Life Goes On

It has been an eventful couple of weeks.  Amidst the Halloween parties, Trick-or-Treating, costume selecting and the everyday, we have attended the funerals and viewings of four people and have witnessed from afar the continuing struggles and setbacks of Catie’s kids.  The funerals have spanned the age spectrum from teen to nonagenarian, and the constant in all of them is that despite the hope and the promise of eternal life, there is sadness.  The other common factor in these losses is the valuable lesson that Catie taught us to embrace the gift of each day because you never know when it will be the last.  We were blessed with the sure knowledge that we had provided Catie with as many days and as many experiences as we could cram into the time we were given with her.  There were no regrets.  I hope and pray that the peace that comes with that acceptance is bestowed upon the loved ones of the people we have said good-bye to this past week.  Some deaths appear harder than others, some occur after long battles, and others shock us with their suddenness.  But death is personal, and the relationship between the person who has died and each of the people who mourn their loss dictates how that mourning will go.  Please pray for the loved ones of each of these who have died, that they receive the solace of God as they grieve.

Nana, mother of Nancy was adopted by the Fab 5 after a Wednesday night Mass shortly after Catie’s death.  Because she was in a wheelchair, they gravitated to her immediately and formed a quick but lasting bond with Nana and Nancy who cared for her.  The kids and Nancy shared bottles of water from Lourdes, pictures of their favorite saints, prayer cards, Nana’s 90th birthday and plenty of hugs.  They would push Nana’s wheelchair to the car after Mass, tell her all of the details of their day, and she would quietly and very patiently listen to them with care and attentiveness in her still bright eyes.  At Nana’s funeral, M.E. spotted Nancy in the back of the church, visibly upset, and rushed to her, giving Nancy her best squeeze.  She held Nancy’s hand through the funeral and grave side service and provided the comfort only a 4-year old can.  We shared dessert and coffee with Nancy last night, and the Fab 5 did their best to shower love on someone dear to them, a lesson they learned from Catie.  It is comforting to know that Nana and Catie are both walking together in heaven – as there are no wheelchairs in heaven!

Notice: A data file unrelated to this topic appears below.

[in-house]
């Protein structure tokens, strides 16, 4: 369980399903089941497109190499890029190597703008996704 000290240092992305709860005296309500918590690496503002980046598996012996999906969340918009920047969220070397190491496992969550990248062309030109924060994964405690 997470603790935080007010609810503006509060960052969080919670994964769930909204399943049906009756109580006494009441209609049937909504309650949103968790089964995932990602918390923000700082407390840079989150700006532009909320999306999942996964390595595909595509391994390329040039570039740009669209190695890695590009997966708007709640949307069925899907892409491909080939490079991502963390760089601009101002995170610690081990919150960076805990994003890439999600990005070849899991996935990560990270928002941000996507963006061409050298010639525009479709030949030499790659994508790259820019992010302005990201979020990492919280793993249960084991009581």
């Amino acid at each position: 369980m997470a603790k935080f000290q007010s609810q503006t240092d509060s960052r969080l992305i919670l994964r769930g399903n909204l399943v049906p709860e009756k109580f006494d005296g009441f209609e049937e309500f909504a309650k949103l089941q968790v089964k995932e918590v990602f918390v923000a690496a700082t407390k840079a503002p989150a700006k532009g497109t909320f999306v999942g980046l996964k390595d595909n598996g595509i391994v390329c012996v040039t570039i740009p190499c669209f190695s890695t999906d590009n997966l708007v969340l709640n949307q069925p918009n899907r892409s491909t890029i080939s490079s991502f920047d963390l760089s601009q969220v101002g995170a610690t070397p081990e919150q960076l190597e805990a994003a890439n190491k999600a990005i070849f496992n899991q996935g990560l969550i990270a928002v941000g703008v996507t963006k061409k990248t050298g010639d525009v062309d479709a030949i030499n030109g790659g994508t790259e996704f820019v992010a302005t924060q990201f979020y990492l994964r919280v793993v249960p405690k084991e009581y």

Catie and Mrs. Hodges taking a bow after a wonderful Christmas show.

Mrs. Hodges was the music teacher at St. Joseph’s and was the piano teacher for Maggie, Max, Mia, and Catie.  When Catie came back from St. Jude after treatment had been suspended, she asked to learn to play the keyboard.  Mrs. Hodges worked with Catie as her eyesight was failing and through Mrs. Hodges dedication Catie was able to fulfill one of her last wishes as she performed Happy Birthday for all of us to hear.  Mrs. Hodges also produced the annual St. Joseph’s Christmas extravaganza, and welcomed Catie into the performance in 2008.  I am sure the two of them are making beautiful music together now.  The other kids took lessons at Mrs. Hodges’ home on Thursday nights.  Last Thursday night after collecting too much candy on the designated Halloween night in central Pennsylvania (too strange to even comment on), they went to Mrs. Hodges viewing.  To say that her loss will leave a huge hole in their young lives is an understatement.  In a clear sign that she is settled in Heaven, her beloved Penn State Nittany Lions defeated Michigan.  We will miss you Mrs. Hodges.